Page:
The Brother Brothers - Cover To Cover
It’s a double-edged sword when younger artists tackle classic songs that were popular before they were born. Youthful enthusiasm only takes you so far, the proof is in the pudding. These covers by identical twins Adam and David Moss have a lived-in feel, maybe not what you were expecting, but engaging, nonetheless. The dozen tunes truly allow the pair to ply their vocal harmonies. Their voices draw you in, tug at your heart, and makes you realise that they share a deep passion for music and a heartfelt respect for musical heritage and a mission to share good, quality music. Recalling brother acts like the Louvins, Everlys and the likes of Simon & Garfunkel and the Milk Carton Kids through their effortless chemistry, their harmonies are in the tradition, but they are their own, not cutting-on-the-dotted-line of Everlys’ magic. The songs are filled with undeniable melodies, but they’re fleshed out with inventive musicianship and production that elevate each track. They delve deeper, and in the process show these well-known songs in a different light. Not that they necessarily take on new meanings, but rather an ambiance that comes from being open to your own experiences. Which, of course, is the essence of tradition. The surprises are welcome and even the expected inclusions do not disappoint, mining musical legacies like Tin Pan Alley, Appalachia, lesser-known 1970s singer-songwriter gems and even the Beatles for what remains great and what in the popular songbook ought to evolve or simply will not survive.
The twins were raised in Illinois, and though they sang and harmonised together as youngsters, they embarked on separate music careers following college. Both are multi-instrumentalists, eventually coming back together in New York City in 2016 when they decided to pursue the duo route. This is their third album on which Adam plays fiddle and Wurlitzer and David cello and guitars. They are joined by a skilled crew of musicians including Alison Brown (banjo), Jeff Picker (acoustic lead guitar, bass), Matty Meyer (drums), Ryan Scott (electric guitar, organ), Sarah Jarosz (mandolin, harmony vocals), Michael Rinne (bass) with additional harmony vocals courtesy of the Price Sisters (Rachael and Emily). Tom T. Hall’s That’s How I Got To Memphis, is just the first taste of a record that represents just how far The Brother Brothers have come since the release of their widely acclaimed 2017 debut, which helped to put them on the map as an act to watch. They offer a slow motion, soulful, all-natural ramble, lit from within by a spectral glow giving the song a tender edge. Jackson Browne’s classic These Days is a song that transcends all eras—and hits on every emotional note it can. The inventive acoustic guitar is provided by Jeff Picker and weaves perfectly with the pair’s exquisite vocal harmonies.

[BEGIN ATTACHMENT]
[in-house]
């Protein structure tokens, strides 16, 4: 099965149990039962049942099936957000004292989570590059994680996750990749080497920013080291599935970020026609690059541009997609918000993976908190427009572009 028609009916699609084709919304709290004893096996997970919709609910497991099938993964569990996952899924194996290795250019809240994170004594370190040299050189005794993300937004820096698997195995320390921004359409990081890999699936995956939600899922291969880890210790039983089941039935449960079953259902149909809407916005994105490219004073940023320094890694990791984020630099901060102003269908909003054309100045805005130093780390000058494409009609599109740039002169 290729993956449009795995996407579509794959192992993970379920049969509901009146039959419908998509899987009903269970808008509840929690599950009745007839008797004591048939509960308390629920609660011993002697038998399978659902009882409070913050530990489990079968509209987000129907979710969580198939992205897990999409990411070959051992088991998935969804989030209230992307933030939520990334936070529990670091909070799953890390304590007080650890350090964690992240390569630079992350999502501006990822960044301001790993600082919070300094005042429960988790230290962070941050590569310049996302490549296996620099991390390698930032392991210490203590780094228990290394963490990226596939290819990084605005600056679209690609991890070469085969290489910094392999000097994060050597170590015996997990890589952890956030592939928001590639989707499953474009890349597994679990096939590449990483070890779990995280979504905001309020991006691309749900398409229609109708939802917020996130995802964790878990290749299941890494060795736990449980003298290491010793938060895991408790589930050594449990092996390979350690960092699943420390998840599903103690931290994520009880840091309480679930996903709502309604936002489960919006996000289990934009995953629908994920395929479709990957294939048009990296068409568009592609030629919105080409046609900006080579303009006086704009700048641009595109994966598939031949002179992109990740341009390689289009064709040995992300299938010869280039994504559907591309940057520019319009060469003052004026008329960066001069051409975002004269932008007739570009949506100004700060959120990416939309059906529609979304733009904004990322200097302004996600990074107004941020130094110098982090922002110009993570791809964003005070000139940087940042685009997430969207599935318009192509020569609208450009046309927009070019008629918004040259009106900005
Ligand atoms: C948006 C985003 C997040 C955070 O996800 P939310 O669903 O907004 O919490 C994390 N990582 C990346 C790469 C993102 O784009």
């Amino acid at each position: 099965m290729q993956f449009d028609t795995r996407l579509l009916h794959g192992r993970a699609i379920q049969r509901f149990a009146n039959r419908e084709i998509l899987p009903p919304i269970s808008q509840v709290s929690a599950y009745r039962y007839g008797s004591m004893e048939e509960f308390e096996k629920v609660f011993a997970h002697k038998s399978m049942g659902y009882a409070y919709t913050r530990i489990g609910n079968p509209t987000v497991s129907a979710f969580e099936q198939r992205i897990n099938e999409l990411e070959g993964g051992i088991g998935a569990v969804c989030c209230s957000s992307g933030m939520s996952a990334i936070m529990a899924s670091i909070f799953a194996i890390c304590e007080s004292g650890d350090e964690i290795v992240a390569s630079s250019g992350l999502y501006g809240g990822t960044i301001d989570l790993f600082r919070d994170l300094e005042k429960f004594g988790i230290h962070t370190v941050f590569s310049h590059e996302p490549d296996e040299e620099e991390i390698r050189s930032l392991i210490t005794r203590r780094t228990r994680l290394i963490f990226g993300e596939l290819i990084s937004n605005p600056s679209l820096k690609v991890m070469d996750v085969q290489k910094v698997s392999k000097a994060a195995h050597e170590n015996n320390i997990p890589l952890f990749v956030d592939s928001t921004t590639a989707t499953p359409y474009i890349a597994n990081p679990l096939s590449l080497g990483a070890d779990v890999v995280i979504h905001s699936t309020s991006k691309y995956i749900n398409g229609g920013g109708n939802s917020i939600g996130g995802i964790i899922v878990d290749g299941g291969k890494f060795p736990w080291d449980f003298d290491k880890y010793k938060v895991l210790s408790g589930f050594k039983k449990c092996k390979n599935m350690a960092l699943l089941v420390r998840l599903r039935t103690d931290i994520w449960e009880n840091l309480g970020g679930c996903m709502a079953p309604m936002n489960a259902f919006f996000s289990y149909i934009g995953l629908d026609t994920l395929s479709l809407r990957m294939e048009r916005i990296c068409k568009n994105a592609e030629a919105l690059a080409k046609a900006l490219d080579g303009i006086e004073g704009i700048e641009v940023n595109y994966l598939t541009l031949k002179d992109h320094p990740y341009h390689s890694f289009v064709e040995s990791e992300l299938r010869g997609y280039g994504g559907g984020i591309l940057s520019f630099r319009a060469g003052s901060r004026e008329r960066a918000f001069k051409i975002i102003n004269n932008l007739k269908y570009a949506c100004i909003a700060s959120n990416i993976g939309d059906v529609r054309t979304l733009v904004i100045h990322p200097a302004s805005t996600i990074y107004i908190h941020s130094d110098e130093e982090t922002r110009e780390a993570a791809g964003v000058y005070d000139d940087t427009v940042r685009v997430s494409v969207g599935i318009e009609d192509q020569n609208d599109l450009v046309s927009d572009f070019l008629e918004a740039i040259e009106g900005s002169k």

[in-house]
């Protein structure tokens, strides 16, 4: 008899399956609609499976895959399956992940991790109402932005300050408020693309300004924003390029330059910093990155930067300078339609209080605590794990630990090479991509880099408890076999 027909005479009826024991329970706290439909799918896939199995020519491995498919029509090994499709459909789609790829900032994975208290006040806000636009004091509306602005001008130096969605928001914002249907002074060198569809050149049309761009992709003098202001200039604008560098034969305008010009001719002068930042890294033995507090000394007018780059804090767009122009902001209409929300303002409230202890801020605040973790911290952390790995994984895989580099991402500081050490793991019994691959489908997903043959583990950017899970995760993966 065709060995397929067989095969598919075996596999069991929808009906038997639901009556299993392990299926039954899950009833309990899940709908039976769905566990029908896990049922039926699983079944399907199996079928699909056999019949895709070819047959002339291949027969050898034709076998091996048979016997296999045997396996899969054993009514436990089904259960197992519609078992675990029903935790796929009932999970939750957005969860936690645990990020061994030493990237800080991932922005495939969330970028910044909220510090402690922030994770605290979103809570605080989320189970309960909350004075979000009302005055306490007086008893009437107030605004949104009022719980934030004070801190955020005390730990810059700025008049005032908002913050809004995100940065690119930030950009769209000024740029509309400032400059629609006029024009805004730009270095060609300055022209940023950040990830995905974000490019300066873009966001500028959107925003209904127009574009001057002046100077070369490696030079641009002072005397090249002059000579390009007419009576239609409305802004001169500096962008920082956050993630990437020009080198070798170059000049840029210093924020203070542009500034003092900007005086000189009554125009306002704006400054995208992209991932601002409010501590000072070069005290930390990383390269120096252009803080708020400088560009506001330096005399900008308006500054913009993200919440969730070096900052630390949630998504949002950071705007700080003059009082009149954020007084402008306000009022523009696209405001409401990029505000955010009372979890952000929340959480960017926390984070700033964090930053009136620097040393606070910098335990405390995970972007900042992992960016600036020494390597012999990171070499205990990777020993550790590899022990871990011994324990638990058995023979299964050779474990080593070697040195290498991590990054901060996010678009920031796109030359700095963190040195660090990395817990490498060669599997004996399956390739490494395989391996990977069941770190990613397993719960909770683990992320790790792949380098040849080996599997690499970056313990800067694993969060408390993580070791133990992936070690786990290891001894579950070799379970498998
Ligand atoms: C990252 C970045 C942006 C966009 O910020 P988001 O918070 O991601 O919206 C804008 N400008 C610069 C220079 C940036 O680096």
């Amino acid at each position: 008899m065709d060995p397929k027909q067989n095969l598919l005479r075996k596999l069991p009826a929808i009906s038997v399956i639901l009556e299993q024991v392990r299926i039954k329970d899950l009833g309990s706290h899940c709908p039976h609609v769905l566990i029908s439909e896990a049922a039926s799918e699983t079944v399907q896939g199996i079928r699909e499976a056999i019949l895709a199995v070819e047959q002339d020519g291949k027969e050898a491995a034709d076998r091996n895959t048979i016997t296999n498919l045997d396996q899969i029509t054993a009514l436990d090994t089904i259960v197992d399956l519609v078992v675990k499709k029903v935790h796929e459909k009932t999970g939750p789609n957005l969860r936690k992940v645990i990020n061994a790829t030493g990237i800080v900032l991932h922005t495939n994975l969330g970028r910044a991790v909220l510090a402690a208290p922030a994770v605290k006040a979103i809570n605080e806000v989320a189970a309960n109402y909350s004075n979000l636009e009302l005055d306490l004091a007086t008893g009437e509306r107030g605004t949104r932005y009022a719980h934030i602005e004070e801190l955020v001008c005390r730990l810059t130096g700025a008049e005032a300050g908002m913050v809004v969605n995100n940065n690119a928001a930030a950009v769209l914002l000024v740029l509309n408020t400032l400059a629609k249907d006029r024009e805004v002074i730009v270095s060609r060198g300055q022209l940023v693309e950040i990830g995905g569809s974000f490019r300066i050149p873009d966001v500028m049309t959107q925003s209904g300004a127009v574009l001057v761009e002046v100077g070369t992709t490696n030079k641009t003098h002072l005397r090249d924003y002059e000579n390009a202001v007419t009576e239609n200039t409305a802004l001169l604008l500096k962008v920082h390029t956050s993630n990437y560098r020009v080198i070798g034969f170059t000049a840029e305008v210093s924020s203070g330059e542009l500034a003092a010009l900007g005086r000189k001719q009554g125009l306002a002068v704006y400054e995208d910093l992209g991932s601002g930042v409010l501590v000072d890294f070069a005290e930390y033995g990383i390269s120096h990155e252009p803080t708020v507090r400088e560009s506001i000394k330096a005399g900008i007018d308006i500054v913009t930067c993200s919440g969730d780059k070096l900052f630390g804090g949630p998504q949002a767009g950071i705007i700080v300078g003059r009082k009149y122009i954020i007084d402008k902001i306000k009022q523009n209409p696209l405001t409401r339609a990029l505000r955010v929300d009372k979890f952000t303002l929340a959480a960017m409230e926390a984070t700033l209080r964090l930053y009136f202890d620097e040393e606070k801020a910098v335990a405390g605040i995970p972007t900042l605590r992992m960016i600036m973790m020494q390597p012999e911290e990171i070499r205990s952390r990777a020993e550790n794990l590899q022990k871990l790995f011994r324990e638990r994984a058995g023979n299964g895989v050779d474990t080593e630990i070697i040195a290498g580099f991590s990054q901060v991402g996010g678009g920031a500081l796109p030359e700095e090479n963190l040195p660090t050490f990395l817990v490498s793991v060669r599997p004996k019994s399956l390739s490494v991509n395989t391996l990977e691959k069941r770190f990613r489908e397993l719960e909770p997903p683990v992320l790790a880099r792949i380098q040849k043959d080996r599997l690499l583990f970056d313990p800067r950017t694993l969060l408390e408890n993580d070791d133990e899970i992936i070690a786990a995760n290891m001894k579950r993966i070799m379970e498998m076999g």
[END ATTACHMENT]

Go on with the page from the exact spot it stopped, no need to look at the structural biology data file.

From the tender James Taylor ballad You Can Close Your Eyes (with Sarah Jarosz’s ethereal harmonies) to Judee Sill’s delicate There’s A Ragged Road to the
the upbeat and effusive , the Robert Earl Keen song, given a rollicking bluegrass treatment featuring banjo, mandolin and fiddle very much to the fore. Even the more familiar fare—including reboots of the Beatles’ I Will and Hoagy Carmichael’s —take on a new and distinctive tone and treatment under their aegis. A very pleasant and timeless record that I’m sure will give added impetus to an exciting career for the talented Brother Brothers.